But there’s this snag. Kentucky (like some other states) does not allow for one person’s name to appear twice on the same ballot.

Is that a good law? I think so. It breaks up some of the power of incumbency.

And it seems a wrong that the election of a U.S. Senator could be moot and a new election be held when far fewer voters are likely to cast ballots.

Given that it is the voters who have most to lose, in a sense, you can see why Kentuckians like their law. According to a new poll, 54 percent of Republicans, 57 percent of independents, and 78 percent of Democrats oppose changing the law to allow for Rand Paul to run for both. A retired farmer seems to speak for a lot of Kentuckians: “I can see the dilemma,” the man is quoted in the Courier-Journal. “If you’re going to do it, go all the way.”

Of course, Sen. Paul will still be able to test the presidential waters before deciding to bite the bullet. But a time for choosing will come.

This is Common Sense. I’m Paul Jacob.

Buy Whoppers to Oppose Whoppers

U.S. Senator Sherrod Brown has proposed a boycott of Burger King. Try Wendy’s or White Castle instead, he urges.

Why? Are the Burger King burgers moldy now?

No, they’re still delectable. In fact, I’m stepping up my patronage of Burger King thanks to Brown’s attack. All who seek to productively improve their lives should follow suit.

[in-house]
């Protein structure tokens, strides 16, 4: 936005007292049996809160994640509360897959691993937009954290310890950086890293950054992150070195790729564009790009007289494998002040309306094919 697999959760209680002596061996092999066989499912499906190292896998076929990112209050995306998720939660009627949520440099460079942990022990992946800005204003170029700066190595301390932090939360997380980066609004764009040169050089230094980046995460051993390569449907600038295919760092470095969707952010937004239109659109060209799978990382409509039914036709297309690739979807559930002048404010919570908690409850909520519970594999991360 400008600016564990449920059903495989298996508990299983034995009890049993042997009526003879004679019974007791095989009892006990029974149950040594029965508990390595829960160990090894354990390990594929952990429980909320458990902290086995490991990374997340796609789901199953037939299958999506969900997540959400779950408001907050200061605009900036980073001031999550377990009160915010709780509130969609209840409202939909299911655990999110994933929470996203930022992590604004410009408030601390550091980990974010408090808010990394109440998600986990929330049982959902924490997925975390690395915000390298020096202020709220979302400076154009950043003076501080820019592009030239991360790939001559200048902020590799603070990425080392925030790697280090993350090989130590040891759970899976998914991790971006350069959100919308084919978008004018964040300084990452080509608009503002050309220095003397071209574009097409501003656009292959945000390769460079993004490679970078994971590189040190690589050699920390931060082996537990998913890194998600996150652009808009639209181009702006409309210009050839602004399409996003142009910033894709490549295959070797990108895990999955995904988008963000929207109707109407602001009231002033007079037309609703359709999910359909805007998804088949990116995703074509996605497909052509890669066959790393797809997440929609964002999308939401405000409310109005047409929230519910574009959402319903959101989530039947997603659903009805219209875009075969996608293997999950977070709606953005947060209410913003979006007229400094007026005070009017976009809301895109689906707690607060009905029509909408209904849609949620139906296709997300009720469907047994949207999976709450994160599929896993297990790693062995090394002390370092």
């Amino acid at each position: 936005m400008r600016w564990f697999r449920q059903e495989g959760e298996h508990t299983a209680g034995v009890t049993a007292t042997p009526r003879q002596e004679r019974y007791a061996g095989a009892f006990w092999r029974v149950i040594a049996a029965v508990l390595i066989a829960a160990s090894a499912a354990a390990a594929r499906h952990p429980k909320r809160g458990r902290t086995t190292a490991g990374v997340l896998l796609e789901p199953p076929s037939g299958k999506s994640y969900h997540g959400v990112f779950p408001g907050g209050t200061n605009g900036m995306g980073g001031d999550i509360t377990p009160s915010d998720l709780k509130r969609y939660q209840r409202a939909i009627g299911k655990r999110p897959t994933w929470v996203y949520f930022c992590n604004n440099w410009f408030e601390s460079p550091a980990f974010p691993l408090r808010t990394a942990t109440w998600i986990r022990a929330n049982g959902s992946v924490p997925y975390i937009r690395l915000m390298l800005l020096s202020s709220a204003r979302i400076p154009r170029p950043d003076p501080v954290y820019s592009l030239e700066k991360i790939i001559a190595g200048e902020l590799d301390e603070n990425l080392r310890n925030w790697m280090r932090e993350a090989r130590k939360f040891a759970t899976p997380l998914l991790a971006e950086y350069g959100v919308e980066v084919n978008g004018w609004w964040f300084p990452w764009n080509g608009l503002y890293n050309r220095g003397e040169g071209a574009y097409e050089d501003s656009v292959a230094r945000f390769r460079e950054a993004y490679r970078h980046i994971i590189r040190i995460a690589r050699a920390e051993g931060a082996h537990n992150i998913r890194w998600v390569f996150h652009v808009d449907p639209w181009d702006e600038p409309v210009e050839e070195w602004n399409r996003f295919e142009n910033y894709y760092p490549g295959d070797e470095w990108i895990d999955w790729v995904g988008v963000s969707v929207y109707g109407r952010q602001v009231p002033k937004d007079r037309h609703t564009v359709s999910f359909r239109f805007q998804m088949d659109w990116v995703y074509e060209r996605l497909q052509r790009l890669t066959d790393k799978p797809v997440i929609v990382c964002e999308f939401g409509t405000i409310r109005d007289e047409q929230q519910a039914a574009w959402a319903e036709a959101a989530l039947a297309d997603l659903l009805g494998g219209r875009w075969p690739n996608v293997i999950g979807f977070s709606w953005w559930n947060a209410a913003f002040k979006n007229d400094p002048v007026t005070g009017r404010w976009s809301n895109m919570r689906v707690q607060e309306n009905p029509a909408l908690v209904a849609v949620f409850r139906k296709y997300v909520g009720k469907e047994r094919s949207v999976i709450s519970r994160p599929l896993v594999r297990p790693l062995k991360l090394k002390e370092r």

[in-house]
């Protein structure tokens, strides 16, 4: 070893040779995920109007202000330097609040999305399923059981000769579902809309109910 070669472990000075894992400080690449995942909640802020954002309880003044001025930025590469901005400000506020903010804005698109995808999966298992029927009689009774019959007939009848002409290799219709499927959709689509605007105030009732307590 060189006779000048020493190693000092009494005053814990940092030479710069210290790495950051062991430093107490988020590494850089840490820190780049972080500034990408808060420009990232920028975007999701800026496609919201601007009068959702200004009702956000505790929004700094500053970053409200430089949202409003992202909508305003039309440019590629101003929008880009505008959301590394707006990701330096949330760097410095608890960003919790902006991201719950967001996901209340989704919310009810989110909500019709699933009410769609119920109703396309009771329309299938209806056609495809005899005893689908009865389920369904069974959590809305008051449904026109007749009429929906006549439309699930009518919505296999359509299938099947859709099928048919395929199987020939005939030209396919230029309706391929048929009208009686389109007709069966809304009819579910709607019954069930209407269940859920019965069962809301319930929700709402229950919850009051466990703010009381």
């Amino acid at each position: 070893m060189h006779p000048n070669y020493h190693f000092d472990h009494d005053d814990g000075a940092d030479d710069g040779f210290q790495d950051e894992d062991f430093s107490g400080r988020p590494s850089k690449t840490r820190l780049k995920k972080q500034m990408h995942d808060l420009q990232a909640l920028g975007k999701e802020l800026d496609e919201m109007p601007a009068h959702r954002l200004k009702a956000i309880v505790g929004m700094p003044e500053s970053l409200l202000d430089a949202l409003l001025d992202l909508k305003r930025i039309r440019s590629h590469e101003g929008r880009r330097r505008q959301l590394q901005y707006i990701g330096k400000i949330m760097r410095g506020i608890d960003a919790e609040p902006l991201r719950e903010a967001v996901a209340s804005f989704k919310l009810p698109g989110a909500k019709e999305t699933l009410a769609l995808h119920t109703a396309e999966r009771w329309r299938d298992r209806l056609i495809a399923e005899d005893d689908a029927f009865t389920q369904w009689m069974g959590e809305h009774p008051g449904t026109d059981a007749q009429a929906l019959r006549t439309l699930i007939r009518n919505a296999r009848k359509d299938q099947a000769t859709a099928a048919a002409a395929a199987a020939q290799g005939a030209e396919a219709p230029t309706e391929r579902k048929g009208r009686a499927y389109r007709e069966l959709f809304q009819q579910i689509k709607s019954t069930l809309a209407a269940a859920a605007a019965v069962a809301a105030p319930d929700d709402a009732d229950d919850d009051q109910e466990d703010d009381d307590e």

For that’s the actual crime here. Honest self-improvement. Contrary to Brown, though, it deserves no chastisement.

Burger King has been caught pursuing an opportunity to improve its offerings and bottom line. It is buying Tim Hortons, a Canadian coffee-and-donut chain. It will also be moving its headquarters to Canada.

Why?

Because our federal government taxes corporate earnings more heavily than many other countries do, the Burger King move north means a smaller tax bite. More money for the shareholders.

And, thus, less money for Uncle Sam.

Fine with me. I don’t begrudge an honestly earned dollar. And our government’s wastrel ways  won’t be cured by ever-higher taxes on us. But if politicians fear the exodus of U.S. firms for tax reasons, why not eliminate that motive by reducing corporate taxes?

Brown gestures in the direction of lower taxes but also demands a “global minimum tax rate” to thwart absconders. Nah. Chuck the stick. Just use the carrot. Slash what U.S.-based firms must pay and American firms will stay.

Slash them enough and maybe successful foreign firms will move HQs here, too.

Entice the economic titans who benefit us so much; don’t chase them away. Instead of badgering with boycotts, inspire with freedom.

This is Common Sense. I’m Paul Jacob.